Open Call: International Radio Playwriting Competition 2018

| by Harriet Guest

Tags: Writing Opportunity

Are you a promising writer living outside the UK? Would you like to win a trip to London and have your play broadcast globally on BBC World Service?

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Entry to the Competition is now closed and the BBC is unable to accept further scripts or entry forms or enter into any correspondence.

The plays will now be read and a shortlist of scripts will be published later in the year.

Thank you to everyone who entered.

The global competition hosted by BBC World Service and the British Council, in partnership with co-producers The Open University, offers the unique opportunity for playwrights to have their radio play heard across the globe by the BBC World Service's millions of listeners.

Whether you're an established or a completely new writer, the International Radio Playwriting Competition welcomes scripts from anyone outside of the UK. The radio dramas can be on any subject you like, as long as they are 53 minutes long.

This year the two first prizes can come from either the English as a First Language or the English as a Second Language category. Both winners will travel to London, attend an award ceremony and see their plays recorded before they're broadcast on the BBC World Service.

There is also a third award — the Georgi Markov prize — which celebrates the most promising script from the shortlist, in honour of BBC World Service Journalist and writer Georgi Markov (1929—1978). The winner of this prize will also travel to London for the award ceremony and spend two weeks being mentored by BBC Radio Drama and BBC World Service.

Last year we received 1,000 entries from a record 112 countries. Writers from Papua New Guinea, the Phillipines, Brazil, Canada, Nigeria, India, Australia, South Africa, Jamaica and the USA all made the shortlist.

"Write your play. Just write it, this is such an opportunity"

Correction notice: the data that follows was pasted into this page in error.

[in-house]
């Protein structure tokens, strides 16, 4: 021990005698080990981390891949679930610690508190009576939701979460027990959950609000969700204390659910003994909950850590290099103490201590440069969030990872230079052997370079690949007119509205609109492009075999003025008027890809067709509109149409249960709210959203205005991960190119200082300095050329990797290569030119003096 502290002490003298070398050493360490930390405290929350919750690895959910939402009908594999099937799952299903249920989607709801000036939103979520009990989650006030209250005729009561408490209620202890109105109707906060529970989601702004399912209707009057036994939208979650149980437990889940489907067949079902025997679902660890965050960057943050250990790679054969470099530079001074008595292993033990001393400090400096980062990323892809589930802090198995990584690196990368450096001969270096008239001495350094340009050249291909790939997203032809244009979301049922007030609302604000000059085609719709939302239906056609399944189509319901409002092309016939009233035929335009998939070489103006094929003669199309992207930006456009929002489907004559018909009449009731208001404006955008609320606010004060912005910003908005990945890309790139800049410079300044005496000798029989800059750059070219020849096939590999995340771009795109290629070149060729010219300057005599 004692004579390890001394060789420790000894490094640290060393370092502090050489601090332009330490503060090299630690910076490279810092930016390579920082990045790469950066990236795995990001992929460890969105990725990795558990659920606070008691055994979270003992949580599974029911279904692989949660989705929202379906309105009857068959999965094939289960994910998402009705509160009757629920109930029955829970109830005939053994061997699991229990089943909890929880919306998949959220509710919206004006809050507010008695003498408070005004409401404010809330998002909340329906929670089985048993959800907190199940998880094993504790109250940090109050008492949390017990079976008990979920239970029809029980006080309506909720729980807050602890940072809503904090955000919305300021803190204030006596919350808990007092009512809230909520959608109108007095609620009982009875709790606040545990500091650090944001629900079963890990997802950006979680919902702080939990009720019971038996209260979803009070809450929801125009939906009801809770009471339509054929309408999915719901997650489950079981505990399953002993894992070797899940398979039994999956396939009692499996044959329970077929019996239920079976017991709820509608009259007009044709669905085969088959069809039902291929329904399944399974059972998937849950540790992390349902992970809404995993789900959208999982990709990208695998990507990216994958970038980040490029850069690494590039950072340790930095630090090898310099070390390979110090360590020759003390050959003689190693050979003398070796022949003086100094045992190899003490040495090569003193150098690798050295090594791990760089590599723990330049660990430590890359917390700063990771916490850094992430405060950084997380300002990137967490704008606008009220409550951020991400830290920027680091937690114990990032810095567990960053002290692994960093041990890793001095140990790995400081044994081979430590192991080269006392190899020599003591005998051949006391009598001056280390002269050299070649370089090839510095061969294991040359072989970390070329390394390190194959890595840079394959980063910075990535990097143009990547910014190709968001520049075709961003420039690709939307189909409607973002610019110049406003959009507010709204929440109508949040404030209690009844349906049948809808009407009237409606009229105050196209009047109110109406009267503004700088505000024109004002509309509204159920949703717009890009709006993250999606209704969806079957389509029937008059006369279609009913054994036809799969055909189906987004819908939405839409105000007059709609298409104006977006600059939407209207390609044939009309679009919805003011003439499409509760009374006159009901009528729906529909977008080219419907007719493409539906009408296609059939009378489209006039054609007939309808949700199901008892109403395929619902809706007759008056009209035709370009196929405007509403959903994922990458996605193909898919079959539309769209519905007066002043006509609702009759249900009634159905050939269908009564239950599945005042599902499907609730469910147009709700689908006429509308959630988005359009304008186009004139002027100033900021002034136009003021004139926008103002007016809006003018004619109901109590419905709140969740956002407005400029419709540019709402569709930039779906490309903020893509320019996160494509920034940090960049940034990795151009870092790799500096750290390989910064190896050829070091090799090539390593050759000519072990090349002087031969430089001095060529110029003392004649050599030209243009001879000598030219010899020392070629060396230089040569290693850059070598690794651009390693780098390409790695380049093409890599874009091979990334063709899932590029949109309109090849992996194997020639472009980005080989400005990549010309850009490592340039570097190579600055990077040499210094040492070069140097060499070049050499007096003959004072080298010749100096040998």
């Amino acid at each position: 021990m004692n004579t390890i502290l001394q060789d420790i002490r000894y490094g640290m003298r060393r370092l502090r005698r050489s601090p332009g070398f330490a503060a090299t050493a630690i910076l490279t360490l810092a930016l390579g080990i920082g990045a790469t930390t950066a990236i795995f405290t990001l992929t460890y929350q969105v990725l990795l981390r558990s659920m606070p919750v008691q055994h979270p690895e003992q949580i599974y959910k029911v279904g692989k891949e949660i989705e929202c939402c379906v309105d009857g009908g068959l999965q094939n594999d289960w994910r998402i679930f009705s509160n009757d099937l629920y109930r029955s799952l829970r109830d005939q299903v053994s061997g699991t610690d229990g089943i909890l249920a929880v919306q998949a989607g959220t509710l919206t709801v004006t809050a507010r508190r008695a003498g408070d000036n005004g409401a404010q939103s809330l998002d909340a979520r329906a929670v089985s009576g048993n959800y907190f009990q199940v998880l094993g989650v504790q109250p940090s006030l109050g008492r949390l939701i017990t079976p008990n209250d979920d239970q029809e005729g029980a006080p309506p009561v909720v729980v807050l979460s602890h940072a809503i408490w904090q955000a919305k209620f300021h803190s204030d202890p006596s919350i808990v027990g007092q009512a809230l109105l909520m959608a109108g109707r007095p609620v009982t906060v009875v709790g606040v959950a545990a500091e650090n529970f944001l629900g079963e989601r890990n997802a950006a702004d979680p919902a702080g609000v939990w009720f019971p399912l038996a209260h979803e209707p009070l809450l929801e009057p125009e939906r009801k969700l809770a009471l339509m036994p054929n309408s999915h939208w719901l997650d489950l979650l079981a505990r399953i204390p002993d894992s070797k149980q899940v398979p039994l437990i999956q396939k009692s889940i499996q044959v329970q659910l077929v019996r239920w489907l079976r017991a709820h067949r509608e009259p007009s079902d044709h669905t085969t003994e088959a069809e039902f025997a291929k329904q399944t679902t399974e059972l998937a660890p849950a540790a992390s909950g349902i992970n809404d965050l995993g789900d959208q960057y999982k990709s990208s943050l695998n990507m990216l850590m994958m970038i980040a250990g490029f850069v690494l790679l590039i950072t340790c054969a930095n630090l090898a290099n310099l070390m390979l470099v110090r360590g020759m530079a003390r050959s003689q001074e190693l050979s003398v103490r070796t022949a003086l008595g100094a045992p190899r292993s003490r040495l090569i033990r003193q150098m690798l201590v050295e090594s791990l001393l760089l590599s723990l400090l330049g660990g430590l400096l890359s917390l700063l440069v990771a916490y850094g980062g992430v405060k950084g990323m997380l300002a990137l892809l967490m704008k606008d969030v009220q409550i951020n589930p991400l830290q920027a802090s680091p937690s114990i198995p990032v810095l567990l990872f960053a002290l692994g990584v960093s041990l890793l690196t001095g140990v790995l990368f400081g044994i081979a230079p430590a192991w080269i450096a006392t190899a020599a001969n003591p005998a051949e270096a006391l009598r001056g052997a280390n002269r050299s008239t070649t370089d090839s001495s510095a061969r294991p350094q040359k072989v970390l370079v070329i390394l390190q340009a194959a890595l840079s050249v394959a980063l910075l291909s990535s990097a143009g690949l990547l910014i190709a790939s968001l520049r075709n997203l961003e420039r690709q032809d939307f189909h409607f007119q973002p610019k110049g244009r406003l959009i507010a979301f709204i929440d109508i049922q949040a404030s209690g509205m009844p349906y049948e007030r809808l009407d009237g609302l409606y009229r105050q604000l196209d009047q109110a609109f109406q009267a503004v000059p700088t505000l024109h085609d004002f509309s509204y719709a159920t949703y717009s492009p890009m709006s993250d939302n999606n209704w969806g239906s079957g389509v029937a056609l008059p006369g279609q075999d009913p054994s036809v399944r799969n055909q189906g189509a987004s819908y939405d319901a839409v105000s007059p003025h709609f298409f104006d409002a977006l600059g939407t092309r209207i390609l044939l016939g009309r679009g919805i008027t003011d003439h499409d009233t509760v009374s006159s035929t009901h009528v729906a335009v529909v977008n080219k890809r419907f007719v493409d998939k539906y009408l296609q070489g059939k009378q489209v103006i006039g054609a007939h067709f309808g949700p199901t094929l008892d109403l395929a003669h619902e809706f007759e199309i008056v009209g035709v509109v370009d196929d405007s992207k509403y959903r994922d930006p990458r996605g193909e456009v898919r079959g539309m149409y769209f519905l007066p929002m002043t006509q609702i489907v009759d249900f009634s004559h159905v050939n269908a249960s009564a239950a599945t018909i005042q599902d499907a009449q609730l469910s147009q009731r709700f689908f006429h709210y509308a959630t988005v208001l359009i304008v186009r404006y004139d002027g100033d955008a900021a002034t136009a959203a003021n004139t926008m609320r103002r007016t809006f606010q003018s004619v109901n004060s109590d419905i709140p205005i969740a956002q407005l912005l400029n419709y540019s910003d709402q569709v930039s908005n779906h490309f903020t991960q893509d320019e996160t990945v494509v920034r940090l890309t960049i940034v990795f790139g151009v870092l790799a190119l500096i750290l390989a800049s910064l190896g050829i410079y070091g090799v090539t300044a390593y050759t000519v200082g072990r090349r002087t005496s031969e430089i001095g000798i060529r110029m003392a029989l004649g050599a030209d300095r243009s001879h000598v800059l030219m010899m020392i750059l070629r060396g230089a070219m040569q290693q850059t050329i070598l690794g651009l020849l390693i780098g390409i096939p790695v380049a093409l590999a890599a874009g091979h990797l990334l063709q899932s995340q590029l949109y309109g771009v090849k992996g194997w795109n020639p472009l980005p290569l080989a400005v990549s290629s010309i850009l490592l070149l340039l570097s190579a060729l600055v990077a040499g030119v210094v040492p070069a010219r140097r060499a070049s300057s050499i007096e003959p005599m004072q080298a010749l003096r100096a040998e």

Last year's winner Pericles Silveira (Brazil), Joanne Gutknecht (Canada) and Jude Erupu (Uganda) outside the BBC Broadcasting House in London. Photograph: Rob Thompson.

"The competition continues to provide an important platform for talented writers from around the world", says Neil Webb, Director Theatre and Dance at the British Council. "The universal desire to tell our stories coupled with the global reach of the World Service makes the competition an invaluable bridge between people of the world and the United Kingdom."

Entering the competition can be a life changing experience. Previous winners have left their jobs to pursue careers in writing — including Virginia Jekanyika, who won the English as a Second Language category in 2013 with her play The Cactus Flowers and moved to the UK to study creative writing.

“I don’t care if you’ve got three jobs and five children, write your play." said Kwame Kwei-Armah, who was a panellist for the 2008 competition and has just been announced as the Young Vic's new Artistic Director. "Just write it, this is such an opportunity. You can come to London, you can have your play looked at by the BBC, you could have your play broadcast to millions on air.” So, if you have a compelling story to tell, don't miss this opportunity to have it broadcast globally. We're excited to see what scripts are submitted this year.

Entry to the Competition is now closed and the BBC is unable to accept further scripts or entry forms or enter into any correspondence.

The plays will now be read and a shortlist of scripts will be published later in the year.

Thank you to everyone who entered.

 

Find out more:

 

> Hear the advice of previous winners

> Listen to a clip of The Day My Dad Stole A Bus by previous winner Pericles Silveira

Take in some top tips for writing radio dramas from Hamid Ismailov

> Join us on social media with the hashtag #BBCPlay

 


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